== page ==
The scenes with the three ghosts are pretty by-the-book, but done well. In fact, one of the few times where Zemeckis’s love affair with his computer (more on that later) really works is when Scrooge is facing Christmas Present. Rather than teleporting him to the other locations, as he usually does, he turns the floor in Scrooge’s house transparent and we watch as they “fly” from one place to another. The visuals here – throughout the Christmas Present sequence, really – are absolutely top-notch, and are an example of what Zemeckis can do with his CGI at its best.

There are a lot of good things about this movie, but Robert Zemeckis brings the same problems to this as he did with all of his motion-capture films. First, and most problematic, the characters are largely expressionless. He can make a character move like a human, but he hasn’t mastered the skill of putting feeling into their eyes, which makes them seem somewhat stiff and lifeless. It’s the classic Uncanny Valley problem writ large.

What’s more, Zemeckis was so in love with the technology that he often did things just because it was possible that didn’t really add anything to the story. There’s an extended sequence where Scrooge – for absolutely no reason – is shrunk to the size of a mouse and whips around London. It reminds me of the scene from The Polar Express in which a train ticket is taken by the wind and blown around. It looks good, but ultimately, it’s a meaningless scene that doesn’t go anywhere or do anything. In both instances, I felt like I was watching the film of one of those motion simulator amusement park rides, which is pretty dull when you’re in a stationary seat. Zemeckis does similar things several times throughout the film, to the point where it starts to get actually obnoxious when you sense the first few seconds of the next such sequence.

It’s actually a shame that he never quite got a handle on how best to use this sort of technology, because when it works it works well. But like George Lucas dropping in added effects to the Star Wars special editions, Zemeckis got so excited that he could do certain things that he never stopped to think about whether they should be done. The result is like going to an industrial sawmill to cut a single two-by-four in half. It’ll work, but it’s overkill, and there are much better ways to do the same thing.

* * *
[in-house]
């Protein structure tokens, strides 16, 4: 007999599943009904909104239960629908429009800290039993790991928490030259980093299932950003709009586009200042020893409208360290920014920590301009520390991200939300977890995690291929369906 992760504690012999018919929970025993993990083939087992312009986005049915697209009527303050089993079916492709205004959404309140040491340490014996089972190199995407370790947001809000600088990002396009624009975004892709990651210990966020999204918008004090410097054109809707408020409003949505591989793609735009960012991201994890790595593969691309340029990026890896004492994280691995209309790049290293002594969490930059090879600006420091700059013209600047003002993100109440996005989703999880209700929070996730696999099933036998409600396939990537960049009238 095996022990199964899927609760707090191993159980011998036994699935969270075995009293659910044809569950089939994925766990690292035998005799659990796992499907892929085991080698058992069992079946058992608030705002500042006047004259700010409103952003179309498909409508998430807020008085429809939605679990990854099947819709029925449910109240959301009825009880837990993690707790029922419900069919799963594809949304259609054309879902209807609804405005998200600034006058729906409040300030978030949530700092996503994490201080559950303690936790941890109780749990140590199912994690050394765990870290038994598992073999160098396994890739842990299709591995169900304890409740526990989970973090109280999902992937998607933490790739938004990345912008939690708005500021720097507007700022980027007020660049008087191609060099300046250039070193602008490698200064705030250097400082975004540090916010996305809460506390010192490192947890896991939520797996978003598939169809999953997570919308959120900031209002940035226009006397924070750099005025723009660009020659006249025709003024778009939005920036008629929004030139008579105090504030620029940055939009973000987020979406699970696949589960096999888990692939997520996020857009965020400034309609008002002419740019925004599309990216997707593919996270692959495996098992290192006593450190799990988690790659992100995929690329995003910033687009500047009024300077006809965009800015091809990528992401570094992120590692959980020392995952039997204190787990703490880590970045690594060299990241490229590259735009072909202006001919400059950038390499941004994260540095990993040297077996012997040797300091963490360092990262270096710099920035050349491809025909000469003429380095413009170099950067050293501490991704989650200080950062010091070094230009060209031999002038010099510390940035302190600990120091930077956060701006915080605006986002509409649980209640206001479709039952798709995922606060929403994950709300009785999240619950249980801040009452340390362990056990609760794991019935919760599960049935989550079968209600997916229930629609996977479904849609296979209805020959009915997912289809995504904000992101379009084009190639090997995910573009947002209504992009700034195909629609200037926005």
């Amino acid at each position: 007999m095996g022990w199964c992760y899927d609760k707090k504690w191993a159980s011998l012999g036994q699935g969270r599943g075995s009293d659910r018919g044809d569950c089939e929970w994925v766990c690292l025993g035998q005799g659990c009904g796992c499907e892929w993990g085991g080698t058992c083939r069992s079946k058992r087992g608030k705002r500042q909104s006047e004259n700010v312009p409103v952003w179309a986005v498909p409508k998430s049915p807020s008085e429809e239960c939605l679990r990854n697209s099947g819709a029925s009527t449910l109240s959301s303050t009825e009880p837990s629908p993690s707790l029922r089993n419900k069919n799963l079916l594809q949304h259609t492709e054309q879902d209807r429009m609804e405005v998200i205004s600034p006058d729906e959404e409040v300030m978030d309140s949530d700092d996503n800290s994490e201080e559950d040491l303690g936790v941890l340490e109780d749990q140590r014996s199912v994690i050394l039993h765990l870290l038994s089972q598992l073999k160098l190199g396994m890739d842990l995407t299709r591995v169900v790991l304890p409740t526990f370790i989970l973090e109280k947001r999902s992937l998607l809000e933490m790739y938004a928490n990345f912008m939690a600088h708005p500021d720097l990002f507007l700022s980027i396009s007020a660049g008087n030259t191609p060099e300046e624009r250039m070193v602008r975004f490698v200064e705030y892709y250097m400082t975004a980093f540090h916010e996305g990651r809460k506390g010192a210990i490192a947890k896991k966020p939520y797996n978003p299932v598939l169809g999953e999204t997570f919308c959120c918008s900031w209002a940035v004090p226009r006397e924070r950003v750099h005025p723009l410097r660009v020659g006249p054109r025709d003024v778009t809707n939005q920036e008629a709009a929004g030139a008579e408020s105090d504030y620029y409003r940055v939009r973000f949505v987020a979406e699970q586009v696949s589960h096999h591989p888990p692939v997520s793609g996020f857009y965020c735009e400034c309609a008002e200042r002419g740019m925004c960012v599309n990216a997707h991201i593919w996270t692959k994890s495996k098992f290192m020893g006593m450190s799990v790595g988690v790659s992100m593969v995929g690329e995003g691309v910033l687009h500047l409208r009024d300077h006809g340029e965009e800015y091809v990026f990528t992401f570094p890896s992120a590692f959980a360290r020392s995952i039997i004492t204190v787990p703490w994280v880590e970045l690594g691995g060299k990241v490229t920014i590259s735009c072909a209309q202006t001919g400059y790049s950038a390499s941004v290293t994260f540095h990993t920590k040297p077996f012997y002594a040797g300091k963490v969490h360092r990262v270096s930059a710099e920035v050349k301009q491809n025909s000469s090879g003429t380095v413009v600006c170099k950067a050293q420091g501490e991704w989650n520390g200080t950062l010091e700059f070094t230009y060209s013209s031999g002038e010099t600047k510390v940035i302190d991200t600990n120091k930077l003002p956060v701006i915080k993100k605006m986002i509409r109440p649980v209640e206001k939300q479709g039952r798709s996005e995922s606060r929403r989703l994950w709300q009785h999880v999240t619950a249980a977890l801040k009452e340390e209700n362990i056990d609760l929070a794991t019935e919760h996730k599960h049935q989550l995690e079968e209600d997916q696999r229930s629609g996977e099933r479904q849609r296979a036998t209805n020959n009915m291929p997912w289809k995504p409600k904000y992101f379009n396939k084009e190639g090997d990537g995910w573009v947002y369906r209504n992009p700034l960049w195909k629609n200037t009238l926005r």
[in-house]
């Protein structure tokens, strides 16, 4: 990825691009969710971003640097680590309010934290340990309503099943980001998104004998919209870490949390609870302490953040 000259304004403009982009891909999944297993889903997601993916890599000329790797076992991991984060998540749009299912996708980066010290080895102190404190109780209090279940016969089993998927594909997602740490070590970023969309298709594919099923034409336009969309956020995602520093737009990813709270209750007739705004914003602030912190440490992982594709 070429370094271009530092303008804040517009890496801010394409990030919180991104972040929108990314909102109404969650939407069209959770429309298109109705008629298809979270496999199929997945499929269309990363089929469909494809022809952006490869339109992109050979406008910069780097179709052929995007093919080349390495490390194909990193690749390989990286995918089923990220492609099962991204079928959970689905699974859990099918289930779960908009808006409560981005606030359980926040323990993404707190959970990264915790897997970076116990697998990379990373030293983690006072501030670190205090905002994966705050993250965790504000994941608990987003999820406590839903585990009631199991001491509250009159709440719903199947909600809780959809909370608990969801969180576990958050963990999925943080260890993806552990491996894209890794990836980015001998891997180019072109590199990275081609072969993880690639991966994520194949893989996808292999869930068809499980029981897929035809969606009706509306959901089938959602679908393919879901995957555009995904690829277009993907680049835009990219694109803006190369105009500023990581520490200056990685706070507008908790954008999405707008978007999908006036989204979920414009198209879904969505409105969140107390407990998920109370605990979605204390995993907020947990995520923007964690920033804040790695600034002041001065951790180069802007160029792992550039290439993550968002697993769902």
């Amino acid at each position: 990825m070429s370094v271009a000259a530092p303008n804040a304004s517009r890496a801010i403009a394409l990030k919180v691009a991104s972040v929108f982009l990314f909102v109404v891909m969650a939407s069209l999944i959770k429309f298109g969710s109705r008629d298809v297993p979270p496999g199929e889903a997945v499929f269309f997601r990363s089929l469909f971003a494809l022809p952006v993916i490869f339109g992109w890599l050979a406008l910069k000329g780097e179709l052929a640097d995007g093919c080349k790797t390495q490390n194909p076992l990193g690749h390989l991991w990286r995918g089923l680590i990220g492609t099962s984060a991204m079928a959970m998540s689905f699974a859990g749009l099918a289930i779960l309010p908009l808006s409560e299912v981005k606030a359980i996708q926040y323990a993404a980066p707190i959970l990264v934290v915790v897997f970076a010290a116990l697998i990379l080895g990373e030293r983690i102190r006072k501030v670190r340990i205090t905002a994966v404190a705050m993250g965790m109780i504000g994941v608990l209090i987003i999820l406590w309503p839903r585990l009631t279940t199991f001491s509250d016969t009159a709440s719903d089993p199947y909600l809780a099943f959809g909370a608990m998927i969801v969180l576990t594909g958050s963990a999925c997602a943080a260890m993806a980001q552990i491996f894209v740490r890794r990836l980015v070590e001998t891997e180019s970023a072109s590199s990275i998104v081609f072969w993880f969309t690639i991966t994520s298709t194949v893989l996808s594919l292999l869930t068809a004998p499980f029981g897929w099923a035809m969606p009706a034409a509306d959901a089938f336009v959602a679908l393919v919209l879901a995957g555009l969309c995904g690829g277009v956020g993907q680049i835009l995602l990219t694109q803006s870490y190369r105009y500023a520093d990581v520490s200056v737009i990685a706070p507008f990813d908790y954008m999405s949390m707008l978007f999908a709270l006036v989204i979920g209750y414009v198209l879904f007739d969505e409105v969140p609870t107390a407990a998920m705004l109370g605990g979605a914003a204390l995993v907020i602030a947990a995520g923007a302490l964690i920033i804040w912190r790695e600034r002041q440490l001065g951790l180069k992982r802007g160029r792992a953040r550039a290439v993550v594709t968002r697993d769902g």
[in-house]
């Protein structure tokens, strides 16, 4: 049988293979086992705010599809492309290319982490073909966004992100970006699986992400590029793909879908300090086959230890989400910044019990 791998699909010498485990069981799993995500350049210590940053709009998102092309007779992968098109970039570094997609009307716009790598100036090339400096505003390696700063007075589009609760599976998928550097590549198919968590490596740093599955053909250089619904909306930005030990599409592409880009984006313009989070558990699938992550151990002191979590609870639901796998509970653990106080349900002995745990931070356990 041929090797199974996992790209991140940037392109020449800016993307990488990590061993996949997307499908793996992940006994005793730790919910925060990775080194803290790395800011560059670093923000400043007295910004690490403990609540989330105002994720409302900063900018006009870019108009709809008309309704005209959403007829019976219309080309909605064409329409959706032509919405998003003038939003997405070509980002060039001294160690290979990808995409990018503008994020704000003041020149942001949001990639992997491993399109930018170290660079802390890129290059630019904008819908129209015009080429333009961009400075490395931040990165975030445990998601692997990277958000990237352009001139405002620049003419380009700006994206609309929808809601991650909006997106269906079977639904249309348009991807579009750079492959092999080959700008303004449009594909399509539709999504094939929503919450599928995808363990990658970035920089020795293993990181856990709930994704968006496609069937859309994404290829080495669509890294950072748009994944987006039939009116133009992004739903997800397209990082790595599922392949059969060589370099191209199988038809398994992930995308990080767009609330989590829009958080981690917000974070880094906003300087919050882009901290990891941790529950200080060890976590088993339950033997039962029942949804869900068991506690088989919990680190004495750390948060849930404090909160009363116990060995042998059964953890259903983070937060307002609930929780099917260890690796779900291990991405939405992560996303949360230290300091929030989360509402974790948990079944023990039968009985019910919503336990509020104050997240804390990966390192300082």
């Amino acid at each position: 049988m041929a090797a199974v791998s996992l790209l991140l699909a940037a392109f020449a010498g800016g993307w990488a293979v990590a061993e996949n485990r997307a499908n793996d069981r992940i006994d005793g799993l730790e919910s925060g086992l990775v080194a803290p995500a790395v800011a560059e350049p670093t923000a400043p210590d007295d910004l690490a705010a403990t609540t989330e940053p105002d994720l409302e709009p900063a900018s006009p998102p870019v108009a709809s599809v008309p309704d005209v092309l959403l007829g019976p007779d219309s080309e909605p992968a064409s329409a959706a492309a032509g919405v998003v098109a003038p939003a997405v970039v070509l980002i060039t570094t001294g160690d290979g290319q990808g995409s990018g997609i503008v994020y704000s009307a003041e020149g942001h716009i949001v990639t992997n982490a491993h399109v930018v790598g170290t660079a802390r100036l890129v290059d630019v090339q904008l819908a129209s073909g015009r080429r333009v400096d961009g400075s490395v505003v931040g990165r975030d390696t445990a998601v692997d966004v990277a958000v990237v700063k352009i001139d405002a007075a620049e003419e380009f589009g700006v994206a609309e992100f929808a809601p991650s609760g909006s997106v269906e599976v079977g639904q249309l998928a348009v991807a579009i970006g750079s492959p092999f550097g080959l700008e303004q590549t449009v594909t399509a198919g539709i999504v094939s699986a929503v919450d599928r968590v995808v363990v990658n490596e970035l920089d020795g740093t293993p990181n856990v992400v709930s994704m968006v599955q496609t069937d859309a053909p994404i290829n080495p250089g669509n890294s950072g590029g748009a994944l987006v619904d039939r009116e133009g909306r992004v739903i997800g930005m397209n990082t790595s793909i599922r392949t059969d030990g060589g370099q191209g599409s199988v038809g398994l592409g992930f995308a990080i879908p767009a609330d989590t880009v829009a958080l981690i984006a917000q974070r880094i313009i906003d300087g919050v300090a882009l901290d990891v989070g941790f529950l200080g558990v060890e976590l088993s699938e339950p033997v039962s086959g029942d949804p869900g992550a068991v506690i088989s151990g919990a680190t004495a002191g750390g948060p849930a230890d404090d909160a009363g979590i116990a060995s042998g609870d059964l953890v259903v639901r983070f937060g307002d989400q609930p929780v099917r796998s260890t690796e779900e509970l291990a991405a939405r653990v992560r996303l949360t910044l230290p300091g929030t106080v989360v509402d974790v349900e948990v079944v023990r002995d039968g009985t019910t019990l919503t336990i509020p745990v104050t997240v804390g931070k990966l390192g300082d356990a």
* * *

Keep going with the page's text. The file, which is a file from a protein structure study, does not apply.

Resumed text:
The first Reel to Reel study, Mutants, Monsters and Madmen, is now available as a $2.99 eBook in the Amazon Kindle store and Smashwords.com bookstore. And you can find links to all of my novels, collections, and short stories, in their assorted print, eBook and audio forms, at the Now Available page!

Gut Reaction: Dark and Stormy Night (2009)

Dark and Stormy NightDirector: Larry Blamire

Writer: Larry Blamire

Cast: Jim Beaver, Jennifer Blaire, Larry Blamire, Bob Burns, Dan Conroy, Robert Deveau, Bruce French, Betty Garrett, Trish Geiger, Brian Howe, Marvin Kaplan, James Karen, Alison Martin, Fay Masterson, Susan McConnell, Andrew Parks, Kevin Quinn, Mark Redfield, Tom Reese, Daniel Roebuck, Christine Romeo, H.M. Wynant

Plot: After the demise of millionaire Sinas Cavinder, an eccentric group of friends, family, rivals, employees, reporters, total strangers, and a dude in a gorilla costume gather for the reading of his will. When the lawyer is murdered in the midst of the reading, the gathered survivors have to solve the crime, or any one of them could be next.

Thoughts: Have you ever gotten a disc from NetFlix with no memory of the movie or any idea why you put it in your queue, let alone how it got close enough to the front to actually make it to your mailbox? When that happens, you pop the disc in just so it doesn’t feel like a waste before you send it back, usually disappointing you in the process. But every so often, you get a movie that delights you so much you wish you could go back in time, figure out who clued you in on the film in the first place, and thank them.